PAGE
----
Know Ohio: James Garfield
This Monday marks President’s Day, a federal holiday to honor our country’s great presidents of the past. And as you may know, Ohio claims eight presidents, more than any other state – a fact that Virginia likes to dispute…but don’t listen to Virginia! Up next Know Ohio correspondent Mary Fecteau tells us about one of these great Ohioans, whose term as president was tragically cut short.
When it comes to presidents, Ohio has a lot of ‘em, but most of them don’t rise to the level of, like, a Lincoln or a Roosevelt. Ohio presidents, like Warren G. Harding, Ulysses S. Grant, and William Howard Taft, were plagued by scandals – or, in the case a Taft, a possibly true rumor of getting stuck in a bathtub.
But James Garfield is definitely one Ohio president to be proud of. Born in this log cabin in Cuyahoga County, he lost his father at age two and his family was left in poverty. From these very humble beginnings, he somehow managed to put himself through school – and was a gifted student, especially in languages. He became a professor, then a lawyer, and then entered politics. And he even proved himself on the battlefield, winning key victories as Union general in the Civil War.
After the war, he served as a leading member of congress for 18 years, where he fought corruption and was ahead of his time on many issues, including civil rights for African Americans. When he was elected president in 1880, he was destined for greatness. But just over 100 days later, he was gunned down by a mentally ill speechwriter, who was unhappy that Garfield didn’t appoint him to a political position.
President Garfield hung on for 80 days after he was shot – and even conducted presidential business from his bed. He eventually died just 200 days into his presidency. Sadly, many experts agree that Garfield would likely have survived if his doctors at the time had the medical knowledge we have today. But, out of his assassination came two key inventions: an early version of the metal detector was designed by famous inventor Alexander Gram Bell to locate the bullet in Garfield; and a precursor to the air conditioner was built by Navy engineers to keep Garfield comfortable in the hot Washington summer.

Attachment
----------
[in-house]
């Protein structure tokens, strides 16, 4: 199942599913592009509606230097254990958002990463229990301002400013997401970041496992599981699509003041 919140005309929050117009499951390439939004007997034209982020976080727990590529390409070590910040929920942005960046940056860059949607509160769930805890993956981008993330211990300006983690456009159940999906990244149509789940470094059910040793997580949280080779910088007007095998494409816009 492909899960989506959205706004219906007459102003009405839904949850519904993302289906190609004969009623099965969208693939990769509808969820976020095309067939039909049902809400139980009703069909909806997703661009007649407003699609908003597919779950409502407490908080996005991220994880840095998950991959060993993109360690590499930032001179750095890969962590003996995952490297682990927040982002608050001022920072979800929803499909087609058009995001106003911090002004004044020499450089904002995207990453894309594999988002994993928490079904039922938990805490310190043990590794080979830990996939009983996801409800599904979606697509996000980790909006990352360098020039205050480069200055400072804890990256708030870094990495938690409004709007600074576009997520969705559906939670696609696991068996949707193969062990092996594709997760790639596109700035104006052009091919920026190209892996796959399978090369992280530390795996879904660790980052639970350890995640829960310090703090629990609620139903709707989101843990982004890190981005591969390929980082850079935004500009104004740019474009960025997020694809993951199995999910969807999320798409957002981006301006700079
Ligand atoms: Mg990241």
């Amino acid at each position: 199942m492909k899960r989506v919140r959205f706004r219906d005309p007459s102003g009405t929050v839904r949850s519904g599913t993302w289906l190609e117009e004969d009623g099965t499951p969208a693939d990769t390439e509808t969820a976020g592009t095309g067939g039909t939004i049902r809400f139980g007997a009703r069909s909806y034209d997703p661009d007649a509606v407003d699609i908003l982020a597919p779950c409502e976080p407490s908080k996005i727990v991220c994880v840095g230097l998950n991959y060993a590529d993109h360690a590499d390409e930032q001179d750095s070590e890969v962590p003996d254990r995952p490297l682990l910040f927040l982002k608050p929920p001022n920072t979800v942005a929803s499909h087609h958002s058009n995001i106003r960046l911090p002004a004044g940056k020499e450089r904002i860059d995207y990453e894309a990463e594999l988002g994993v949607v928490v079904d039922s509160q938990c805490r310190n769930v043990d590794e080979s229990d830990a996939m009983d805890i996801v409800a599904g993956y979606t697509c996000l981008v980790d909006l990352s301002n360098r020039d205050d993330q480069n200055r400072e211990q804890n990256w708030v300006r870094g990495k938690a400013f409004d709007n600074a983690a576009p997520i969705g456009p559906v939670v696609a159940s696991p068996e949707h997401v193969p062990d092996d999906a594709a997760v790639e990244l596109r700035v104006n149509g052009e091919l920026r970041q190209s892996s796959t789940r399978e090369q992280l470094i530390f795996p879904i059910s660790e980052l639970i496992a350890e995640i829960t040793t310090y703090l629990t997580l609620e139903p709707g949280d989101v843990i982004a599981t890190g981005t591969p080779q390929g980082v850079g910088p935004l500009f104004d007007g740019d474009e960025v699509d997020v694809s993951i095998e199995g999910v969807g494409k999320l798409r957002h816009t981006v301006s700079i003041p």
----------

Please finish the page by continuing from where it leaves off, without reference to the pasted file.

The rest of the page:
After he died, President Garfield was returned to Cleveland and laid to rest in the beautiful Garfield Monument in Lake View Cemetery -- where you can still go to pay your respects to the man who surely would have been Ohio’s greatest president.
Video: PBS LearningMedia, 60 Second Presidents, James A. Garfield
Magazine Article: Cobblestone, James A. Garfield, March, 2015
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Website: James A. Garfield National Historic Site Ohio
Images & Primary Sources: National Museum of American History, Life and Death in the White House
Website Article: Ducksters, Biography, President James A. Garfield
Website Article: Explain That Stuff, Metal Detectors